Setting social media goals is necessary for any network that you take on. If you don’t have goals, then you don’t have metrics and that leads to sporadic posts. Choose three to focus on. Any more will divide your time and affect your focus.
The more common goals for Twitter include:
- Increase direct sales
- Become a customer support channel
- Increase brand awareness
- Track industry trends
Once you have these in mind, write them down and determine your metrics, such as mentions or link clicks. These metrics will come in handy later when you’re taking a look at your analytics reports.
Use social monitoring to find customers
Social monitoring is tracking what people are saying about you (or someone else) online. It can be used to find new sales leads, track customer sentiment and even check in on what your competitors are doing.
Social monitoring also helps improve your content sourcing, one of the most time consuming parts of social media management. Learn how to use Twitter advanced search to set up parameters for your brand that will help you stay on top of even indirect mentions of your business.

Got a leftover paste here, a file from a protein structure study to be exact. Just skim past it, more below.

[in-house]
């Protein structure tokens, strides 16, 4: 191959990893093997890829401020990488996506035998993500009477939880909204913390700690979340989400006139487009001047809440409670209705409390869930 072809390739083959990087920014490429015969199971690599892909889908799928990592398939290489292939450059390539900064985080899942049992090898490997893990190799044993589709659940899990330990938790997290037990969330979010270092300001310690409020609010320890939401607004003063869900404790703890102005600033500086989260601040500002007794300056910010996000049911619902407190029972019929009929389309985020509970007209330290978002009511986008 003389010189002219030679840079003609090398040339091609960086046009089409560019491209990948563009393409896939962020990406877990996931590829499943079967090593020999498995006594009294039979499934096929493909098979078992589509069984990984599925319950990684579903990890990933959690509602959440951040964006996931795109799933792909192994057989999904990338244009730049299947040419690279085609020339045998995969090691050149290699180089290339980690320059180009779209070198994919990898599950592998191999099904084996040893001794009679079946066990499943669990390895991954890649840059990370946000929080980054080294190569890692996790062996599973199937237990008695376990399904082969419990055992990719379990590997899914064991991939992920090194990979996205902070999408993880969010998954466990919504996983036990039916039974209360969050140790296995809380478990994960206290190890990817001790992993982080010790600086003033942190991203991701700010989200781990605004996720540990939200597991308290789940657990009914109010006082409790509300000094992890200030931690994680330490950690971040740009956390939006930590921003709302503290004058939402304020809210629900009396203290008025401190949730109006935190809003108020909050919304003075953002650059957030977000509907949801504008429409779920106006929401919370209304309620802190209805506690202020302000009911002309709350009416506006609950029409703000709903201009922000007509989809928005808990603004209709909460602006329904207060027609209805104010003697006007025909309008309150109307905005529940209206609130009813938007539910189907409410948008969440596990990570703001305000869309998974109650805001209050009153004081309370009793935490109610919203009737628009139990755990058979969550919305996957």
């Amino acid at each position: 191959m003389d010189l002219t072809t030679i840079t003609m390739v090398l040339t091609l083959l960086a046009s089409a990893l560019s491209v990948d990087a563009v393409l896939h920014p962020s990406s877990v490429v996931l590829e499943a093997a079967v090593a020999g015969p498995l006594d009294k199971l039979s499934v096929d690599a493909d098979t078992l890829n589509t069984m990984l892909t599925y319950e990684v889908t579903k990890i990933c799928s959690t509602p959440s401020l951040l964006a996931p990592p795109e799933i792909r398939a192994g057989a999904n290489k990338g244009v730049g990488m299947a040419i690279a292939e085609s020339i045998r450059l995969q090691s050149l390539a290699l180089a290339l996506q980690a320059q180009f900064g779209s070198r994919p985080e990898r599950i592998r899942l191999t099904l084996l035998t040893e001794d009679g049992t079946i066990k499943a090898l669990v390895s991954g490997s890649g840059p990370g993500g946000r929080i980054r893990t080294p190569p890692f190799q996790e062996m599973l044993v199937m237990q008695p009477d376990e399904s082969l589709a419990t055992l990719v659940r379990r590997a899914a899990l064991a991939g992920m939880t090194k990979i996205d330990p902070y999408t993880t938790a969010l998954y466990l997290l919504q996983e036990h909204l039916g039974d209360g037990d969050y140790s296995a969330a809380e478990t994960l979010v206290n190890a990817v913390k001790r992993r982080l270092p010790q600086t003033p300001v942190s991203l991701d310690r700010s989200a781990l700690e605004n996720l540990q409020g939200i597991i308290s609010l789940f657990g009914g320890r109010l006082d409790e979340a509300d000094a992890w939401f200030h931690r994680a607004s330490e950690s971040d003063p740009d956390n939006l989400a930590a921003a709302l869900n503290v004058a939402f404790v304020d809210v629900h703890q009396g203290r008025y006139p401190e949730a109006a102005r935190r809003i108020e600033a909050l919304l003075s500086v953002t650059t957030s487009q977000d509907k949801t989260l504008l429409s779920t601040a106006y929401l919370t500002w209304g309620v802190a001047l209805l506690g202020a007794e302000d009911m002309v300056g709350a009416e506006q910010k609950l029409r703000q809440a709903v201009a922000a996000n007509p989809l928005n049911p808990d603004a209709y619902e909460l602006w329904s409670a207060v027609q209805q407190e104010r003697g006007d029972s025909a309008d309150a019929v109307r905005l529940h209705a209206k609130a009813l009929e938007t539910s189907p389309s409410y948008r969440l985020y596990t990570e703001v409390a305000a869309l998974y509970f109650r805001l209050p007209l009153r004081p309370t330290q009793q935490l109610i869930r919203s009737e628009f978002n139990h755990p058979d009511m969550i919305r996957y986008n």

The Sprout Smart Inbox feature comes in handy here for searching across multiple networks. Enter brand keywords and common search terms associated with your brand and the messages will display right along with any @mentions. So even if someone doesn’t mention your brand by name or misspells it, you’ll still be there to help them out.